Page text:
VIEWS: 8 PAGES: 10 POSTED ON: 8/30/2012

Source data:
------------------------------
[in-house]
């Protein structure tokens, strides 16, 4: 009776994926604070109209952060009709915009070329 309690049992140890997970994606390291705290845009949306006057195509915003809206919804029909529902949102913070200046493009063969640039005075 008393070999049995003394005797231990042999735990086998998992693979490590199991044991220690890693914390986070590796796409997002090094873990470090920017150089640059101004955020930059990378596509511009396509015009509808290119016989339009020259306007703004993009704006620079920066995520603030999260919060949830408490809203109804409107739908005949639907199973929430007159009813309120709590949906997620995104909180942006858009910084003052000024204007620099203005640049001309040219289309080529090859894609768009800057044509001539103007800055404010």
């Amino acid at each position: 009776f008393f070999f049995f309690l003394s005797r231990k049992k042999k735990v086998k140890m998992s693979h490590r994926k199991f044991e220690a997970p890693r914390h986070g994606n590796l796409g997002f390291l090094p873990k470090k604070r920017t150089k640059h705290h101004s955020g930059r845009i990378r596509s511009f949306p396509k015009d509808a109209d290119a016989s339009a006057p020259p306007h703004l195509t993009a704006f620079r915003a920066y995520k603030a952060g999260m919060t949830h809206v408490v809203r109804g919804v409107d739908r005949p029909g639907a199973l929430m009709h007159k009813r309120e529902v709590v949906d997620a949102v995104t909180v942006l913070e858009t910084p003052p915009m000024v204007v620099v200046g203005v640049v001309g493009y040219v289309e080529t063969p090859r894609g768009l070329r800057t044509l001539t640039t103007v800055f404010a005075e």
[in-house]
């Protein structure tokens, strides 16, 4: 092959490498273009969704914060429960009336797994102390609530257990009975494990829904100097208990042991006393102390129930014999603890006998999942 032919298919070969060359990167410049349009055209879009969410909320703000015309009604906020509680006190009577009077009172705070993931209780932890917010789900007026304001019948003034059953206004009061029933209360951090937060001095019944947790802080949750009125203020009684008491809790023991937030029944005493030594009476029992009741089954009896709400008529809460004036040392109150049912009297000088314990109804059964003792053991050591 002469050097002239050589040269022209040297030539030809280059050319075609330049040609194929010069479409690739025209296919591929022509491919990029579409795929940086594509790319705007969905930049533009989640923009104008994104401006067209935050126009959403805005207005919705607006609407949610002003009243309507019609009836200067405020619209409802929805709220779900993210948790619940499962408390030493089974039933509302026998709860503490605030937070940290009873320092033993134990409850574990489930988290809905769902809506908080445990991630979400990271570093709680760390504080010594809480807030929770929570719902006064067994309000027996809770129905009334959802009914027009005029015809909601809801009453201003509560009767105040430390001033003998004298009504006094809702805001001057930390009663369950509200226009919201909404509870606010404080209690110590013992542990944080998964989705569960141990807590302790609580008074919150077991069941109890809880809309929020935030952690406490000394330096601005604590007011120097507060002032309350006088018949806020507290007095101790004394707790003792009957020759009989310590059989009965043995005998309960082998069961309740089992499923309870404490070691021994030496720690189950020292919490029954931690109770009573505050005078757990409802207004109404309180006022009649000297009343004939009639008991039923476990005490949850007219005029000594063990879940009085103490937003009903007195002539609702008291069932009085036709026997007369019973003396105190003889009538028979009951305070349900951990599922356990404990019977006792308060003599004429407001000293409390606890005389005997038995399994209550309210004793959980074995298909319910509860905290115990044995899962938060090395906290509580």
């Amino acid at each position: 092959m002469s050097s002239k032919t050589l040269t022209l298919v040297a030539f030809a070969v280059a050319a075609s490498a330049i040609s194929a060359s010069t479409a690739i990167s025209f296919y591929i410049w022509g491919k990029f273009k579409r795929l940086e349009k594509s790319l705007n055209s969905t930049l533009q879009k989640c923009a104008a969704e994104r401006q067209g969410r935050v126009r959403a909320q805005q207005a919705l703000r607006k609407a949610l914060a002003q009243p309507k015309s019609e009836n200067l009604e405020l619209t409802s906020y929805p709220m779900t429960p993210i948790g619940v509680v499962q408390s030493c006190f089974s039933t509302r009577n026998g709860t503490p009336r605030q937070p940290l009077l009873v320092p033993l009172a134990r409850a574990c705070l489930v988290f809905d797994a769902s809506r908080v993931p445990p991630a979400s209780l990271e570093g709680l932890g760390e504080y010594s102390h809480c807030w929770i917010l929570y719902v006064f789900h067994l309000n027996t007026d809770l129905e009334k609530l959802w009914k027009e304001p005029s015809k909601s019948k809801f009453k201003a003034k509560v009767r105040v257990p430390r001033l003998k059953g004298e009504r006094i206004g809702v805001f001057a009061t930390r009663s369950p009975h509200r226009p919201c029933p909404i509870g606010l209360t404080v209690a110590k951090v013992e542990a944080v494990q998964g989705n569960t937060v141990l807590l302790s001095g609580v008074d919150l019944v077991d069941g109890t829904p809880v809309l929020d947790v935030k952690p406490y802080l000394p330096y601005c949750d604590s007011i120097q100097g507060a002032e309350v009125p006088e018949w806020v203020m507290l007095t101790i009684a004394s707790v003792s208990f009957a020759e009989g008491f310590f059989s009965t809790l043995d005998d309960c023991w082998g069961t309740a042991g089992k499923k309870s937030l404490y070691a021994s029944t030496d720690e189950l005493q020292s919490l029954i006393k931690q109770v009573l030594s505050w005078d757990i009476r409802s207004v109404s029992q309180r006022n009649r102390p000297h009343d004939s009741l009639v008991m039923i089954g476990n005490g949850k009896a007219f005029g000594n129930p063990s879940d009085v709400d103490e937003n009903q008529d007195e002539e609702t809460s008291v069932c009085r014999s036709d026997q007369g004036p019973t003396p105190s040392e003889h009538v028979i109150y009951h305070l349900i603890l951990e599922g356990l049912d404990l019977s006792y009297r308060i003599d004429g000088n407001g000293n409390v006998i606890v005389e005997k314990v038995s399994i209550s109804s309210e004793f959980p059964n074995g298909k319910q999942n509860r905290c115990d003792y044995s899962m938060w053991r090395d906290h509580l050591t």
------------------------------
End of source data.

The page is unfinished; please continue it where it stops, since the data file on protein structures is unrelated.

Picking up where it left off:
Interactive Writing Procedures Before the Writing Setting the Instructional purpose Interactive Writing lessons always have more than one instructional purpose. Besides the modeling of the ‘word stretching’ process and the concepts offprint, the teacher has previously determined the additional instructional focus of the lesson before the actual negotiation of text begins. The teaching points of the lesson are carefully chosen based on the needs of the children as determined by teacher observation during Independent Writing, Independent Reading, Guided Reading and/or Running Records. Springboards for Interactive Writing The Interactive Writing may spring from (but is not restricted to): A. Content area reading such as nocturnal animals, whales, space or any science, social studies, history, health, etc. B. In response to an activity such as cooking, art, a visitor, field trip C. To fill a classroom need such as alphabet charts, class rules, informational chart, etc. D. Poetry or a piece chosen to fill a particular need such as quotation marks, contractions, homophones, topic sentences, paragraphs, phonic elements, etc. E. A story read to the children F. An original piece done by the children G. A conversation with the children Types of Interactive Writing Now that you have established your instructional purpose you need to decide which of the three types of Interactive Writing best suit that purpose: Transcription, Innovation or Negotiation. Transcription: Text can be taken from a poem, nursery rhyme, song, chant, book, etc. You will work together to interactive write out the exact wording from the original text. This is not a copying task; you will use the Interactive Writing procedures. Star light, star bright First star I see tonight. I wish I may, I wish I might Have this wish I wish tonight. Innovation: Text is adapted from a previously written poem, nursery rhyme, song, chant, book, etc. You and the children will use that structure, pattern or language to create a new piece of your own. Down By The Bay Negotiation: This is original text that is composed at the time of the writing by you and the children. In negotiated text… The actual wording of the text needs to come from the children. The teacher can lead the discussion and make suggestions. The teacher should give an opportunity for all ideas to be heard. The teacher may give input also. Although this should be a true negotiation, often there is a specific word or idea you wish to implant. To embed the exact wording and language for the children, you may want to repeat the negotiated sentence two or three times. You may want to write down the exact wording the group negotiated. This is not for the children, but is for you to refer to as the writing continues. Even though you will repeat the negotiated sentence a number of times during the writing, it is easy for either you, or the children, to unintentionally alter the wording and thereby cause confusion. After the negotiation process you are ready to begin the actual writing. After you have decided which type of Interactive Writing you will use, your group needs to decide what type of paper you are going to use and think about the future plans for the piece. Will it eventually be a chart, big book, or wall hanging? Think about where you place the text. Will this placement work for you when you cut the piece to transform it from a bulletin board to a big book? If you take a few moments to plan ahead you will save yourself time and headaches down the line. The printing on your Interactive Writing needs to be large enough for all the children to easily see. Again, think about your future plans for the piece. If it is going to be up on the wall, the printing needs to be quite large. After these decisions have been made, you are ready to write. During the Writing In Interactive Writing the teacher and the students share the responsibility (and the pen) for the writing. It is important to note that the Interactive Writing lesson is not about the child who is doing the actual writing. Choose a child you know will be successful based on your assessments and observations. The Interactive Writing lesson is about the other children’s learning. You are modeling for the children what it is you expect them to do when they are writing on their own. It is by careful monitoring of their independent writing that you understand what each individual student has control of and therefore, what you need to be carefully modeling the next day. For example, if one or more children do not use periods correctly in their independent writing, then that is certainly something you need to draw their attention to during Interactive Writing. You begin by working your way through each word. The children in your group will be at different levels of understanding and so it will be imperative that you address the needs of all your students. You will pick a child who you know can successfully do the writing. He/she does the writing on the big paper. Now, this is the tricky part. While the child is doing the writing, you turn your attention back to the group and your job is to extend their learning. This is the time to be both direct and explicit in your teaching. Be sure to use concrete examples that are in context. Sometimes you will be simply talking with the children to clarify a teaching point and other times you will do a mini lesson with the class to extend heir learning on that point. You might want to use a magna doodle, white board or magnetic letters to help you demonstrate your teaching points. This is also a good time to direct the children’s attention to other writing in the room that supports the point you are making in the new Interactive Writing piece. This writing can be Word Walls, Shared Readings, previous Interactive Writings or any large print you have displayed in the room that the children are familiar with. Teachers who are working on the Interactive Writing process will want to use a number of common tools to address Alphabetic Principle, Concepts About Print, Phonemic Awareness and Phonics, Reading Process and Comprehension, and Language Conventions. Transparent highlighter tape, wikki sticks, and masking cards are used to bring the children’s attention to specific letters, words, chunks, spelling patterns or punctuation. The teacher may also use the magna doodle to demonstrate these components of word study. As well as word usage, onset and rime, spelling patterns. Concepts of Print 1-It is important that you realize that you will be pointing out the Concepts of Print often as you do Interactive Writing. That print (not the picture) tells the story What a letter is What a word is Spacing between words Position words like first and last Where you start reading Which direction you go Return sweep Capitals and some punctuation Phonemic Awareness and Phonics Phonemic awareness and phonics both play a crucial part in the Interactive Writing process. Students say words slowly and listen for the sounds they hear in words (Phonemic awareness). They then associate these sounds with letters or groups of letters (phonics). As students engage in this process you are modeling for them how to both build up and break down words. Once you have decided on the message to be written, you have a number of teacher decisions to make. You will need to consider which is the best spelling strategy for each word. Some words are high frequency words that children just have to know and some words are phonetically regular. These words can be said slowly so the children can hear the sounds. Some words are most easily reached through knowledge of other words, while some words have spelling irregularities that require specific attention. High frequency words are those words that you expect all the children to know (I, a, and, said, because, etc—depending on your class and grade level) and have ‘in their heads.’ These words are written in their entirety. Words that are phonetically regular can be ‘stretched.’ Stretching words is a way to help children say words slowly and listen to the sounds. Teachers have different ways to help children think of the term ‘stretching.’ Some teachers use the analogy of stretching bubble gum and have the children pretend to stretch the word coming out of their mouth. Others have the children slowly stretch their hands apart as they say the word, while still others merely say the word slowly. It really doesn’t matter what technique you use to help illustrate stretching. The point is that the children need to have you model for them and support them with the idea of saying a word slowly and listening for the sounds. In Interactive Writing you and the class stretch the word together. In the beginning, a Kindergarten child may not hear all the sounds or may not hear the sounds in sequence. In that case your job is to supply the missing sounds or the correct sequence of sounds. After the first sound is written on the paper, the group stretches the word again and listens for the next sound (keeping in mind that the sound they hear may be represented by a ‘chunk’ of letters or spelling pattern such as ing, sh, ch, igh, etc. If that is the case either the child or the teacher will write the ‘chunk’). You can show children that the easiest way to spell a new word is often to associate it with a word they already know. Using onset and rime is a very useful strategy for spelling. The teacher can draw children’s attention to this use of analogy during Interactive Writing very effectively by using a magna doodle, white board or magnetic letters. (If you can spell cook, you can spell took, shoo, look, etc.) You will also want to take this opportunity to point out the complex spelling patterns, spelling irregularities and word usage to your more accomplished writers (caught/cot). You will assist them in using many sources of information. Using the Room as a Resource As you are helping the children become more comfortable with their skills as writers, it is time to help them think about how they can access the print that is already in the room. Just as you need to model the writing process for the children, you will also need to model for them how you use the word wall, charts, songs, and other Interactive Writings. This is the time when you will discuss high frequency words, and other words that you need to ‘have in your head.’ It is important for you to remind the children that when they are writing independently, they need to think about the resources in the room and how those resources can help them. Mistakes are No Big Deal Of course all writers make mistakes, and Interactive Writing is certainly no exception. Even when you carefully choose someone you know will be successful, mistakes happen. Keep a roll of white corrections tape handy and when a child (or you) makes a mistake you just cover it up and make the correction. The finished Interactive Writing piece must not have mistakes. The children will be using it as a model for both reading and writing and so it is essential that it is correct. The children will learn that making a mistake is ‘no big deal’ when they are working on an Interactive Writing piece. They are learning that a mistake is easily fixed in Independent Writing also. After the Writing Rereading Your Work It is important that you and the class not only reread your work as you go, but also to reread the piece a number of times at the end of the writing. You will reread the piece for a number of reasons. On the first reading you will point word by word, but in subsequent rereadings you may work on phrasing, comprehension, and of course, fluency. Your voice needs to remain strong during the rereading. This is not a testing situation, but rather an opportunity for you to model and scaffold your learners at their various levels of learning. Finishing the Interactive Writing Piece It is not necessary to finish an Interactive Writing piece in one ‘sitting.’ It often takes several ‘sittings’ to complete a piece. It is often helpful, especially in the beginning to remember to negotiate only a short sentence, and then go to the writing. When you have finished the writing, you negotiate the next part, and on you go. In the beginning of Kindergarten you may only write one word at a sitting. In the beginning of first grade a phrase or one sentence may be a great deal to write at once. The amount you write in Interactive Writing at any given time depends entirely on the children and their engagement. Some days the children are much more able to sit and attend for 30 to 45 minutes, while on other days your Interactive Writing time will need to be much shorter. As you become more proficient at Interactive Writing and the mini lessons that go with it, and the children become more familiar with the procedures, you will find you are able to keep the children engaged for a much longer period of time. Keep in mind; the most important part of Interactive Writing is the writing process you are modeling. The product will be useful for Shared Reading, but your focus during Interactive Writing is process. Don’t fall into the trap of working only for the completion of a product. There is a temptation for a teacher to allow one child to write a whole phrase or sentence simply because that child is capable of it. Whole words, phrases, or sentences should only be written if every child in the class can independently write it. If that is not the case, you need to work through the words together as a class. Remember, Interactive Writing is not about the child doing the writing. It is about the learning of all the other children in the class. Please don’t assume that 2nd and 3rd grade children don’t need to have the words stretched. They still need to have those strategies modeled to help them become proficient independent writers. Whereas high frequency words can and should be written as a whole, it is a grave mistake to assume that the students no longer need the modeling of other words. Your job is to continue to model, encourage and support students as you work together through the writing process. Now That We’ve Done It, What Do I Do With It? Shared Reading You will of course want to use the INTERACTIVE WRITING you have done for Shared Reading. As a Shared Reading you will revisit the piece a number of times for various purposes. Some of these purposes are: Teach concepts of print Work with spelling patterns Work with word families Talk about a phonic rule Do some oral word with phonemic awareness-rhyme Discuss word meaning Work on comprehension Punctuation Word usage (to, too, two, there, their, they’re) Contractions Parts of speech Topic and supporting sentences Making more complicated sentences Phrasing Fluency Root words, prefixes, suffixes, metaphors, similes, etc. Changing the Form You can only keep putting big Interactive Writing pieces up in your classroom for so long before you run out of room. This is a problem because these pieces are still very useful in your teaching and the children will still need to refer to them. You have taught your children to use the room as a resource, and the Interactive Writing in the room are one of the best resources your children have. Since removing them is out of the question, what can you do with them? You can take your Interactive Writings and change the form. Simply move them up higher in the room, or make them into posters, charts or big books. You might even want to reduce and copy some pieces on the copier or transcribe a few special pieces on the computer and make individual books for each child. Remember, your purpose is to directly teach the children and model for them what you want them to be able to do independently. You should also model the enjoyment that comes with writing and reading a piece you have written. Don’t make this drudgery. Materials for INTERACTIVE WRITING The only materials that are absolutely necessary when doing an Interactive Writing lesson are something to write with and something to write on. It is the writing process that is most important and the lack of perceived needed materials should not keep you from trying Interactive Writing. There is however a number of options that can make your Interactive Writing lesson more manageable. If these items are within easy arm’s reach, the teacher can devote full attention to the students. Many teachers have these items organized in a tub or basket near the spot they plan to use as the Interactive Writing area. Necessary Materials: Paper You may choose from large writing table, either lined or unlined, butcher paper, chart paper, construction paper, etc. The paper should be large enough to allow for writing that can be seen through the room and wide enough to allow for multiple lines of print. Markers It is important to use bold markers in dark colors so that they will be able to be seen by all the students anywhere in the room. Light colors often fade and are difficult to see. The teacher and the children will share the same pen. Correction Material 3M correction tape, white quick release masking tape, a scrap of the same colored paper and glue, anything to cover the occasional mistake. Pointers Ruler, pencil, finger, rhythm sticks, chopsticks, dowels, etc. Nice, but not necessary materials: Easel An easel or big book holder makes the angle for writing easier. If you do not have an easel or big book holder, you can tape paper on a wall or pin paper onto a bulletin board at the appropriate height for the size of students. Magna Doodle/small dry erase board This is for use by the teacher to demonstrate teaching points in a quick and efficient manner that can be seen by all students. If you choose to use a small dry erase board, don’t forget markers and an eraser. Magnetic letters/board These are for use by the teacher to demonstrate teaching points. It helps to have the letters organized in ABC order for quick and easy access. Environmental Necessities: These items need to be in clear vision of all students when interactively writing. Student name chart Student’s names arranged alphabetically. ABC chart It is helpful to have a chart with upper and lower case letters and a key word and/or picture where all students can see. Word Wall The word wall contains high frequency and high utility words arranged in alphabetic order with room to continually add more words as needed. Access to previously written Interactive Writing All work that has been written interactively by the group needs to be displayed where students can reread and make links to when writing additional pieces. Using students’ names When kindergarteners arrive at school, they are very egocentric. Their name is the most important word to them and is or will be the first word they learn and know. Children will recognize the names of their friends in the class soon, often before learning any other words. Interactive Writing is a strategy that allows the teacher to capitalize on names as known words in order to help children make links to other words. The development of a name chart supports the Interactive Writing process. In Interactive Writing we use names as a reference for letter identification and sound/symbol relationships in the beginning stages. Later on, names still provide a wealth or phonetic elements for older children to continue to make links to written language. On the first day of school, a name chart can easily be made by having students’ names written on sentence strips and having them place their names into a pocket chart. Many kindergarten teachers add photographs of students for further assistance. In older grades, the teacher may prepare a chart ahead of time with students’ names written in ABC order. As children become aware of their first name and it’s associative qualities for writing other words, last names may be added by the teacher. The name chart is a valuable resource for writing at all grade levels. In kindergarten, it helps students to recognize and learn the letters of the alphabet quickly. We start with the beginning letters of their name, soon move to other letters in their name and before long, add letters of their friends names. After the letter names have been established, the name chart can be used to teach phonic elements. Anthony’s name will help with the th sound; Mike’s will help children understand the silent e rule. Buddy helps us think about the e sound on the end of a word can be spelled with y, yet Jamie’s ie teaches flexibility with spelling patterns. The teacher fosters the use of names, by making links for the children during Interactive Writing. It is helpful that the teacher spend time studying the class list of names in order to be familiar with the many valuable links to phonics that will support writing. Word Wall A word wall is a resource that can be used and built up during the Interactive Writing process. Word walls can be set up on a bulletin board, wall area, or moveable board. Words need to be clearly written in large, bold print so that all students can see them clearly. When choosing the area for a word wall, consider the accessibility to children. Some teachers have words that can be removed and used by the children while others choose to mount the words permanently. The purpose of the word wall is to support children as they learn to spell new words and understand phonic principles. Teachers and student collaborate to add words to the word wall. Words for the word wall are either high frequency or high utility words. High frequency words are those that students will see and use often. These words are spelled irregularly words that students just need to know. High utility words are also important to display. These are words that can be used to read and write other words. There are 37 common rimes that can be used to make over 500 words. If a child knows make he can use the rime to help him with other words such as take, bake, lake, etc. Words from the word wall can come from the Interactive Writing pieces. Initially the teacher plans and chooses appropriate words but students may eventually assume this responsibility. Pulling words out of the context of student generated text makes abstract words, “the,” meaningful to students. It is during the Interactive Writing process that the teacher can model how to use the word wall as a resource for reading and writing. Although they share common traits, word walls will look different in various classrooms and at different grade levels. As students progress in their literacy development, certain words may no longer be needed. A kindergarten/1 st grade word wall would include the word can, while a 2nd/3rd grade class may no longer find this word necessary as al students know it in reading and writing. The word wall grows and changes throughout the year according to student needs. INTERACTIVE WRITING Classroom set-up and management When choosing the area of the room to do Interactive Writing, make sure that the name chart, ABC chart and the word wall are within easy view and the children are able to access them quickly and easily. This area needs to be large enough so that the entire class can be seated comfortably around the writing. There are many different seating arrangement ideas to consider, while keeping in mind your individual style and preference and the composition of the class. Successful seating of the students range from random choice to rotating spots to strict seating assignments with students’ names taped on the floor. When designing a seating plan, the teacher will need to consider leaving enough room so that students can easily make their way to the writing when it is their turn to write. You will also need to consider that room needs to be left around the writing area to allow for writing and rereading text. All students need a clear view of the writing and the teacher who will be demonstrating throughout the process. The management of the student’s behavior is critical during Interactive Writing. The teacher must keep the lesson paced at an appropriate level for all students to be engaged and thinking. Student talking during Interactive Writing is important, yet the teacher must be the facilitator and keep the talk on track and meaningful. Many teachers have signals that help students remember to think before blurting out answers. Some teachers ask that students raise one hand and use the other hand to cover their mouth to show the importance of think time. The teacher and students need to work together to understand the importance of Interactive Writing and the boundaries of behavior needed to make it successful. The establishment of routines that everyone is familiar with will allow for maximum interaction. Again, the teacher’s personal style and preference are important considerations. The teacher needs to decide what he/she will allow in terms of behavior and communicate this to students. The standard for behavior must be one that allows for all students to focus their attention to the task. Pacing of the lesson needs to be quick throughout the lesson. No one wants to sit and watch someone else write; therefore the teacher must balance teaching time with text construction. It is the teacher, who must know what the students know and are capable of doing, in conjunction with grade level standards and expectations, who make informed teaching decisions that move the lesson along. Once the group has decided upon the text, the teacher must decide what are the key points to bring to the group’s attention. It is through this interaction that directs teaching takes place and is demonstrated and modeled. Teaching points may include: phonic elements, concepts about print, letter formation, style or voice of writing, text construction, hearing sounds in words, clapping syllables, phonemic awareness, punctuation, spelling, vocabulary development, etc. As you can see, the possibilities are limitless.